NAI Wants to Collect Consumers Email Addys Just to Opt Them Out of Hashed Email Tracking

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This Week
July 27, 2021
NAI Wants Consumers Email to Opt Them Out of Hashed Email Tracking
What Are the Primary Motivations for Ad Blocking?
To Survive, Radio Diversifies Rev Streams
Around the Water Cooler
NAI to Consumers: Give Us Your email, We’ll Opt You Out of Hashed email Targeting
Isn’t it ironic? The Network Advertising Initiative (NAI) introduced a tool that enables consumers to opt-out of hashed email-based identifiers. Here’s the kicker: consumers need to submit their email address to opt-out.

When consumers opt-out of targeted ads but give their email address to a brand to receive messages from that company, “the NAI allows ad tech companies to use consumers' email addresses to serve targeted ads, but only on behalf of the specific marketer that obtained the consumers' opt-in consent.”

Consumers would need to visit the NAI site and provide their email addresses to opt out, but many large companies like Facebook and LiveRamp are not NAI members, so this opt-out method won’t work for them. There are many hoops the customer is expected to jump through, and it's like they'll have difficulty understanding the multi-levels of opt-out, what hashed emails are, and the areas this opt-out does not cover?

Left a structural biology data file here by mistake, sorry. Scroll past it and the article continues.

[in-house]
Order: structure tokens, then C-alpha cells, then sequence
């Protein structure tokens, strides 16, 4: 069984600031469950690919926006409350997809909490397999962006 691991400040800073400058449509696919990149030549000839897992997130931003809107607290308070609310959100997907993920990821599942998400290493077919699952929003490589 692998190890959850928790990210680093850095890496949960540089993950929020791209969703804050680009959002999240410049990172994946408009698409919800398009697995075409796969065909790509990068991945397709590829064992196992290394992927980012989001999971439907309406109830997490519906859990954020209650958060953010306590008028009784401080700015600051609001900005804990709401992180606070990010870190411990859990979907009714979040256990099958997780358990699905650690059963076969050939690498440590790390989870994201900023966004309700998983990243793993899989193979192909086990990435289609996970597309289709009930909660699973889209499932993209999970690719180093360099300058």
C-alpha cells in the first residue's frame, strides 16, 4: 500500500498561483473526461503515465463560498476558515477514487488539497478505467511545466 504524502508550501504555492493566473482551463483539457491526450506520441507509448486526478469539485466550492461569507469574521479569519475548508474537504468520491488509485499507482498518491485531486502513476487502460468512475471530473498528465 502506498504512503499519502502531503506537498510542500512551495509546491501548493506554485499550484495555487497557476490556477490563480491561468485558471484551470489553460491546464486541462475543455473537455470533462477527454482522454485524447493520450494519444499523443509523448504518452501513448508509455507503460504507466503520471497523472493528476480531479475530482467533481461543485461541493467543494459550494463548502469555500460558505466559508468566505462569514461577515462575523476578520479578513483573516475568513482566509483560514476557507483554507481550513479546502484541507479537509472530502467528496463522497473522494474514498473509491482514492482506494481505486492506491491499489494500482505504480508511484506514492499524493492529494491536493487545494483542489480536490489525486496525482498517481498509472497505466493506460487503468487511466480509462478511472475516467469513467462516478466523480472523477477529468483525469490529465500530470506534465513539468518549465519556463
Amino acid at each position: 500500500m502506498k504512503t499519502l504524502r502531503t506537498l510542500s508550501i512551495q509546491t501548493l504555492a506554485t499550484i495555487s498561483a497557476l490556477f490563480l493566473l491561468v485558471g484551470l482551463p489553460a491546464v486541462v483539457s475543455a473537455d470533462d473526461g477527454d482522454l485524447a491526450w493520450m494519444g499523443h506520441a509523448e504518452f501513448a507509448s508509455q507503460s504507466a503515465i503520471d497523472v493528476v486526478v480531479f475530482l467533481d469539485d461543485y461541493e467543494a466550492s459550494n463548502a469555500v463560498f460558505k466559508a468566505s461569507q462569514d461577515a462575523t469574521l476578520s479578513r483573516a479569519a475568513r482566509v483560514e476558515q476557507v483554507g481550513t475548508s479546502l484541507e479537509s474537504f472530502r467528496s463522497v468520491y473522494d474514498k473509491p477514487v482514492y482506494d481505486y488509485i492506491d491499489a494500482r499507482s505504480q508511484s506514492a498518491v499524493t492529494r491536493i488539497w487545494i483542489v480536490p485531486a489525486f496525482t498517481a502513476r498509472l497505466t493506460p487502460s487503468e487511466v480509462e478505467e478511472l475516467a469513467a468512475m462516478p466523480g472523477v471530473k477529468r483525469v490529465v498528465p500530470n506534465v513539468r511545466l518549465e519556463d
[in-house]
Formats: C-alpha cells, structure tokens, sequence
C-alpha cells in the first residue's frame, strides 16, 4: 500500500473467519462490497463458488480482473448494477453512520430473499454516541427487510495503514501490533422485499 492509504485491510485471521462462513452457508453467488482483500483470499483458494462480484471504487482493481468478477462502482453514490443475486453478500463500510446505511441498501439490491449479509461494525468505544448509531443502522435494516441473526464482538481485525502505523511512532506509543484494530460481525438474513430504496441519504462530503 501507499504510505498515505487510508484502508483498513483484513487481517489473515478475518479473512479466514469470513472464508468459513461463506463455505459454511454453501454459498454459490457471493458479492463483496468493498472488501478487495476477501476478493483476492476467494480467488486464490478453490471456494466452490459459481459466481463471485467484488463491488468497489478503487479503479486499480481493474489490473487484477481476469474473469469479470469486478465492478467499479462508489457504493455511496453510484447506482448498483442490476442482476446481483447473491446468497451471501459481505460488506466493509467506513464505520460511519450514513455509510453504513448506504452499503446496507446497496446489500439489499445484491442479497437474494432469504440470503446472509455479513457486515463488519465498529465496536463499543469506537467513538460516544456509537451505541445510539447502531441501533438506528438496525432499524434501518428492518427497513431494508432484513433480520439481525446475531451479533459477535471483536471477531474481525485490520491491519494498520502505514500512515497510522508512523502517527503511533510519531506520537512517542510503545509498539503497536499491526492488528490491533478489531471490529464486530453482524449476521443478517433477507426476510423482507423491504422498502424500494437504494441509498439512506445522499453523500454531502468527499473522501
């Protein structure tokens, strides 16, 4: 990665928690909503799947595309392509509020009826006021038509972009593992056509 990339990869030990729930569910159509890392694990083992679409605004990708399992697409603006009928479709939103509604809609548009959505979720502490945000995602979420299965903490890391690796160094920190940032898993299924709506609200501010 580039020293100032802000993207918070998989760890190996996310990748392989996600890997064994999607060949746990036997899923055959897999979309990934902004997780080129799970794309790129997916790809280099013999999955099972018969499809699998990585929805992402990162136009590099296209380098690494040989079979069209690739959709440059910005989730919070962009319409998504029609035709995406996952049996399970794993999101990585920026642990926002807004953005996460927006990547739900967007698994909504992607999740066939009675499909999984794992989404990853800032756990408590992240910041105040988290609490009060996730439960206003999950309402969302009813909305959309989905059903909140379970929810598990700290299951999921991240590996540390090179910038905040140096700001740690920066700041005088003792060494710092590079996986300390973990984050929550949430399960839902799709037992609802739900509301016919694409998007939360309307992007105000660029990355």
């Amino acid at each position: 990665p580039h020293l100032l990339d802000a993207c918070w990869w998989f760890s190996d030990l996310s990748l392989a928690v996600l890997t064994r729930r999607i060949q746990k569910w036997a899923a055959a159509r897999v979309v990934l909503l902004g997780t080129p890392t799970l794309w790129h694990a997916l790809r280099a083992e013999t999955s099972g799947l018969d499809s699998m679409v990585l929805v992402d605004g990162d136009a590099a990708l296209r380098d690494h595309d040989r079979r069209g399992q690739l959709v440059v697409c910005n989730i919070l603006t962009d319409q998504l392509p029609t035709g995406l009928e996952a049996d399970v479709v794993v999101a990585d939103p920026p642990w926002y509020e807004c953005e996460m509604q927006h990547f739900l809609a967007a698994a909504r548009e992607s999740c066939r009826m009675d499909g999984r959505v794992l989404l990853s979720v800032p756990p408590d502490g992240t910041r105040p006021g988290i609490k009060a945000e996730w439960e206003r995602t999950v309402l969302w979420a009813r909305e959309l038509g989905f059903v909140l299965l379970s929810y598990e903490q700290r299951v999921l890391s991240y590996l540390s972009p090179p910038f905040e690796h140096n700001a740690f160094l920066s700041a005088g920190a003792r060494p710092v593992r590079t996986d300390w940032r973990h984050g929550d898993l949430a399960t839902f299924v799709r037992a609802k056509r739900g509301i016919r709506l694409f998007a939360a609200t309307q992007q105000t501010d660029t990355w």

Why This Matters
Hashed emails have been simultaneously considered a key ID to the future of digital media and advertising with a touch of concern about people’s privacy. Will this tool ensure consumer privacy? Will enough ad tech players get on board?

There are currently a handful of NAI members using the beta version of this opt-out tool. For some NAI members, it hasn’t been an easy sell to use the tool. And how do we close the gap between the NAI hashed email opt-out and companies like Facebook and LiveRamp who use hashed emails and do not adhere to the NAI tool regulations?

This only strengthens the importance of publishers emphasizing the value exchange to consumers for collecting an email address to be used for personalization and targeted advertising purposes.
What Are the Primary Motivations for Ad Blocking?
Motivation can best be understood as the fundamental energy that directs and drives our behavior, the root reasons behind what we do, and when, and how. Behaviors themselves are complex and multi-faceted, but motivations? Those are often elegantly simple.

That’s certainly the case when examining the three main reasons behind the behavior of blocking ads. Although ad blocking is itself a complex process, the reason that people are initially prompted to block ads isn’t complex at all.